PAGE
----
Gallery of Species Grown from Seed
with Horticultural Information

Photo of C. candidumCypripedium candidum. The small white lady's-slipper is native to the plains of the midwestern U.S. This species needs a calcareous soil and a bit more sun than most Cyps. The plants should not be allowed to dry out during the summer. Zones 3-6.


Photo of C. californicumCypripedium californicum.  The California lady's-slipper is native to northern California and a small area in southwestern Oregon.  The plant grows into large clumps with several  flowers per stem, and the flowers are quite fragrant.  We have recently had excellent success growing seedlings in a purely inorganic mix of 1 part TurfaceŽ MVP to 2 parts perlite.  When fertilized lightly with each watering, this species grows quite rapidly.   This plant likes fairly bright conditions: 20-40% shade cloth.  Zones 7-9, possibly also Zones 6 and even 5 with winter mulching.



Photo of C. guttatumCypripedium guttatum.  Also known as the "spotted lady's-slipper," this wonderful little plant grows up to a foot tall and sports flowers with purplish-red blotches.  In suitable conditions the creeping nature of the rhizome results in a spreading of the plant almost like a ground cover.  C. guttatum is native to Alaska and is widespread in Russia and other colder parts of Asia.  Cold soil is a fundamental requirement for growing this plant.  We recommend locating it on the north side of a building where there is no direct sun during the hot part of the day.  Our plants thrive in beds with a mix of 1 part leaf mold to 2 parts sand.  Zones 2-4, and the cooler parts of Zone 5 if grown in the shade.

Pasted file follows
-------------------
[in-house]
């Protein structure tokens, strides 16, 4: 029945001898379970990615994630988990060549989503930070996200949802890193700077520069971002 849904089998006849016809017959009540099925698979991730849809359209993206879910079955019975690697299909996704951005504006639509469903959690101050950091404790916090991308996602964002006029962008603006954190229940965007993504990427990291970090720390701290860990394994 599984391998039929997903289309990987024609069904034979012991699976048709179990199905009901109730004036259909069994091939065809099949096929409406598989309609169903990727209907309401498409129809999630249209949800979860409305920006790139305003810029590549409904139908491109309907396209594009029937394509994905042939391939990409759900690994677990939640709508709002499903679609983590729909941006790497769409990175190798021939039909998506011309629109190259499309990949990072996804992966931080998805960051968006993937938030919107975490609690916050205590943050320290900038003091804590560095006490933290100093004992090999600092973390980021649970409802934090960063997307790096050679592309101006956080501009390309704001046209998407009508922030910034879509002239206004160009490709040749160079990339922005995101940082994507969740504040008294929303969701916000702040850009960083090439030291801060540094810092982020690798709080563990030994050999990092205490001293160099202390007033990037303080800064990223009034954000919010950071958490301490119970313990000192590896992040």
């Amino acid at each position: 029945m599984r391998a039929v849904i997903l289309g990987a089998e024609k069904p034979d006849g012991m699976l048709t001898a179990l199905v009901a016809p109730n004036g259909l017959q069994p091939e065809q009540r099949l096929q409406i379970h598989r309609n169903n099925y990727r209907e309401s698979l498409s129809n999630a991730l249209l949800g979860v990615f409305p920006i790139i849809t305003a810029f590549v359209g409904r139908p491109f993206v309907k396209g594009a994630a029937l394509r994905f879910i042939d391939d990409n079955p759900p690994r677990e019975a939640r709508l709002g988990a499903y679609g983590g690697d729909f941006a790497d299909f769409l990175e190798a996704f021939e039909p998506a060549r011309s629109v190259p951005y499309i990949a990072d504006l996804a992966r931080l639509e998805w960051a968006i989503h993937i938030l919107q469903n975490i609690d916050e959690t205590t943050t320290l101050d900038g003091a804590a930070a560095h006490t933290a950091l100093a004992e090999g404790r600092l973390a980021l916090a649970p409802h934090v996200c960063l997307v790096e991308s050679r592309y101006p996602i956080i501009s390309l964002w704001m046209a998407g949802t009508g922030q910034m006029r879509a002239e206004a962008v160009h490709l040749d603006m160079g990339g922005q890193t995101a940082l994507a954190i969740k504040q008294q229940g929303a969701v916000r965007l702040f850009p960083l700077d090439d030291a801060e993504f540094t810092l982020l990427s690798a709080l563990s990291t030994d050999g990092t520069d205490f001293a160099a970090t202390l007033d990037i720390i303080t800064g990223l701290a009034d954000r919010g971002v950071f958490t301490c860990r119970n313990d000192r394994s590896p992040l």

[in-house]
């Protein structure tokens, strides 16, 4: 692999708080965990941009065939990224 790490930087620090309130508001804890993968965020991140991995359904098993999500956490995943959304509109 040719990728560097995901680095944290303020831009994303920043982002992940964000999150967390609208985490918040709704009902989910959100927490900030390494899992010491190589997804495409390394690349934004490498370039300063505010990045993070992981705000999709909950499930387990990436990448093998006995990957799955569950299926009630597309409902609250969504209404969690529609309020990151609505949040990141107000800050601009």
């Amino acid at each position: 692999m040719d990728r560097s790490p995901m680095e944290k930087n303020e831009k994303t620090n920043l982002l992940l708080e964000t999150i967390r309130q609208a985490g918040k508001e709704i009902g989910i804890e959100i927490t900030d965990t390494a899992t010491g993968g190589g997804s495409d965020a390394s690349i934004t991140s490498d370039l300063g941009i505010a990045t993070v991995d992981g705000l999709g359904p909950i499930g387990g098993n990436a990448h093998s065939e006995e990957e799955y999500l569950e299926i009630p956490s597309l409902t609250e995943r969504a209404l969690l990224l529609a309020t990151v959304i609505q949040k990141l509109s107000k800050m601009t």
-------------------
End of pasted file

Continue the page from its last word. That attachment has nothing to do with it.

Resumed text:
Photo of C. makasinCypripedium parviflorum var.  makasin.   The northern small-flowered yellow lady's-slipper.  This is a relatively easy to grow and very rewarding plant for a moist woodland garden.  The plant prefers high open shade but a little direct sun in early morning is welcomed.  Both the small- and large-flowered yellow lady's-slipper grow into large clumps when cultivated under favorable conditions.  Zones 2-6.



Photo of C. pubescensCypripedium parviflorum var. pubescens. (Formerly Cyp. calceolus var. pubescens.)  This is the large-flowered yellow lady's-slipper. This plant is one of the easiest of all the lady's-slippers to grow and thrives in woodland gardens with open shade but tolerates early morning sun.  This plant can withstand cold northern winters even when there is little snow on the ground.  This is the best plant for people inexperienced in Cypripedium culture.  Zones 2-6.


Photo of C. reginaeCypripedium reginae.  The queen's or showy lady's-slipper. Large size, spectacular beauty, and relative ease of culture combine to make this species one of the most desirable for moist woodland gardens.  The roots of this plant should never be allowed to dry out, but the soil should not remain wet either.  This species must have a little direct sun in order to flower but enough shade during the hot part of the day that the soil does not get too warm.  Zones 2-5 and cooler parts of Zone 6.

Photo of C. reginae f. albolabiumCypripedium reginae forma albolabium.  White-flowered form of the showy lady's-slipper.  These plants are identical to the normally colored form but have blooms with a pure white lip.  There is no pink whatsoever.  Forma albolabium seems just as vigorous and cold hardy as the normally colored plants.  Zones 2-5 and cooler parts of Zone 6.


Photo of C. yatabeanumCypripedium yatabeanum. Another plant from Alaska and colder parts of Asia that resembles Cyp. guttatum but is much less colorful.  The plant in the photo is from Japan.  Like Cyp. guttatum, Cyp. yatabeanum requires cool growing conditions during the summer.  The north side of a building offers a good location.  Cyp. yatabeanum may be somewhat more tolerant of brief periods of high summer temperatures as  it is grown very successfully in Germany.  Zones 2-5.  Possibly cooler parts of Zone 6.